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  • Clinical Trial in Order to Avoid Clinical Symptoms Due to Scar Tissue After Lumbar Disc Surgery

    Final Number:

    Inaki Arrotegui MD PhD

    Study Design:
    Clinical Trial

    Subject Category:

    Meeting: Congress of Neurological Surgeons 2012 Annual Meeting

    Introduction: The association between peridural scarring and recurrent pain after lumbar disc herniation surgery is debated. Numerous materials have been used in attempts to prevent or reduce postoperative peridural scarring; however, there are conflicting data regarding the clinical effects.

    Methods: A prospective randomised 1-year follow-up study on patients undergoing lumbar disc herniation surgery. The objective was to investigate the relationship between peridural scarring and clinical outcome, the scar development is from 3 to 9 months postoperatively. The study included 100 patients whose mean age was 39 years (18-66);(50%) were perioperatively randomised to receive C +, and 50 served as controls. All patients underwent MRI at 3 and 9 months postoperatively, and an independent radiologist graded the size, location and development of the scar, by using a previously described scoring system. Pre- and 1-year postoperatively patients graded their leg pain on a visual analogue scale (VAS).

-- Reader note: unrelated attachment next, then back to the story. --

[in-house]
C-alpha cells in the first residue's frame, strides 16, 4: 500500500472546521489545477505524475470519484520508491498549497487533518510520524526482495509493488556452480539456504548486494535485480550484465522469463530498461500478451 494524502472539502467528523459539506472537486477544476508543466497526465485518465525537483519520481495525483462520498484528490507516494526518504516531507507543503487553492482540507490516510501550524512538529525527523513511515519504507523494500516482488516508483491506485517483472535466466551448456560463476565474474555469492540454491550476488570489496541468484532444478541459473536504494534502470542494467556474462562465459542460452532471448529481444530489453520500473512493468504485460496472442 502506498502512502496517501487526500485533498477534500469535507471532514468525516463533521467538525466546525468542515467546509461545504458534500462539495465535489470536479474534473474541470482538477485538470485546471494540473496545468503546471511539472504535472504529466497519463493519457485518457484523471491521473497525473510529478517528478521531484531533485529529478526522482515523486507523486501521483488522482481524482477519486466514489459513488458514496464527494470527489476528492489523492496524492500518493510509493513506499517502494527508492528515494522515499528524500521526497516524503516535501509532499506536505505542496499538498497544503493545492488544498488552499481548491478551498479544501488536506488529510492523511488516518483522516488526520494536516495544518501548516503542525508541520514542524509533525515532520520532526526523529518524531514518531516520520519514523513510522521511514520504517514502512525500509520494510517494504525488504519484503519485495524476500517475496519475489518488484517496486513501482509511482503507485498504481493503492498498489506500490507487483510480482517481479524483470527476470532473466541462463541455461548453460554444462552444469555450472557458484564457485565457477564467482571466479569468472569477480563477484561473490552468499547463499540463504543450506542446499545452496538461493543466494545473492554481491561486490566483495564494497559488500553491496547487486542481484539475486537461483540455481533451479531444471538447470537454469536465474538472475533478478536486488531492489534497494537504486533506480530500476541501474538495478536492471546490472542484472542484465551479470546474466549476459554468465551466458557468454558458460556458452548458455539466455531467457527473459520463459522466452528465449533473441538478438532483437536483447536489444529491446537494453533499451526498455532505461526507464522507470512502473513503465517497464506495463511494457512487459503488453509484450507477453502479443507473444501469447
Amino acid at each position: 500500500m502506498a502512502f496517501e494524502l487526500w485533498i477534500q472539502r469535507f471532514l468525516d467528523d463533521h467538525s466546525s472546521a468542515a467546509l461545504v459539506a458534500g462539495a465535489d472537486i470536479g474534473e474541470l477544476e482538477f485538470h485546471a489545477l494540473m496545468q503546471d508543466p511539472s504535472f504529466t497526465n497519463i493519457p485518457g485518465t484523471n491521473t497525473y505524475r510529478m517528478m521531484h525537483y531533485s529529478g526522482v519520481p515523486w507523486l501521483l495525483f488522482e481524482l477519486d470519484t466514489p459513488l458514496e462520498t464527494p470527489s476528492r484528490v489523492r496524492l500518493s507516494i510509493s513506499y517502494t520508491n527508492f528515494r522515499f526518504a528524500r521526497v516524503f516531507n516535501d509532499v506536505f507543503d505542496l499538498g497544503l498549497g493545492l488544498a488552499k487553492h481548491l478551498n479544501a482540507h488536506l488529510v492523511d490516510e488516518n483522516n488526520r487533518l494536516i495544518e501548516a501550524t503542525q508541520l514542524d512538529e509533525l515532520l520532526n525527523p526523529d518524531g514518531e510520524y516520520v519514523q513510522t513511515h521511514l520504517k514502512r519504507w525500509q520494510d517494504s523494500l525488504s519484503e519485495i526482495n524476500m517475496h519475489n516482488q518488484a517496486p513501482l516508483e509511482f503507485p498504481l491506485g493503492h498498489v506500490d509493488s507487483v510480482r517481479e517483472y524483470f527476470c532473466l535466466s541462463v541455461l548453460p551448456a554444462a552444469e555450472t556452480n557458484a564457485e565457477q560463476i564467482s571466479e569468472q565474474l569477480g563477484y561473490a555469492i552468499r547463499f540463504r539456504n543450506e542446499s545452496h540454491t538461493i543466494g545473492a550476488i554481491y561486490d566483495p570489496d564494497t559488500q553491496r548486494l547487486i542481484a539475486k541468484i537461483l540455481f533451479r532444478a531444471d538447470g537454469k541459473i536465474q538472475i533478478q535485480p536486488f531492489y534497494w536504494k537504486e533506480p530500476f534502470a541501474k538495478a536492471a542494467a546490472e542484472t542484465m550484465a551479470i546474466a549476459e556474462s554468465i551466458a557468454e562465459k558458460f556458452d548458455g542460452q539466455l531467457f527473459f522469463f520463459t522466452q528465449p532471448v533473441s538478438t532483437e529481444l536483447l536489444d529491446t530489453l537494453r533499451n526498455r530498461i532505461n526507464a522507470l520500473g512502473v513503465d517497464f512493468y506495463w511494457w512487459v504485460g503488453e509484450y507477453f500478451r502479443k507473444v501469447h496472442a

Results: The Collagen Group Postsurgical fibrosis was found in 1.% vs 4 % Standard group Pain Outcomes: Results from the Control Group (Standard Practice) Patients with more fibrosis, shown by the arrows, exhibited more significant symptoms . The results showed that the probability of recurrent pain increases when scar score increases. Patients having extensive peridural scar were 3.2 times more likely to experience recurrent radicular pain than those patients with less extensive peridural scarring. At the 1-year follow-up patients rated their satisfaction with treatment (subjective outcome) and were evaluated by an independent neurologist (objective outcome), using MacNab score. Patients treated with C+ did not demonstrate any adverse effects,

    Conclusions: The difference in re-operation rate between the collagen matrix group and the standard procedure group is statistically significant (p<0.001).

    Patient Care: the patient become free of pain and clinical symptoms

    Learning Objectives: The use of collagen resulted in statistically significant surgical outcomes 1 % vs 4 % None of the 50 patients from the Collagen Group required re-operation due to clinical symptoms CollagenLayer: Was easy to use over the exposed tissues (thecal sack and nerve root)


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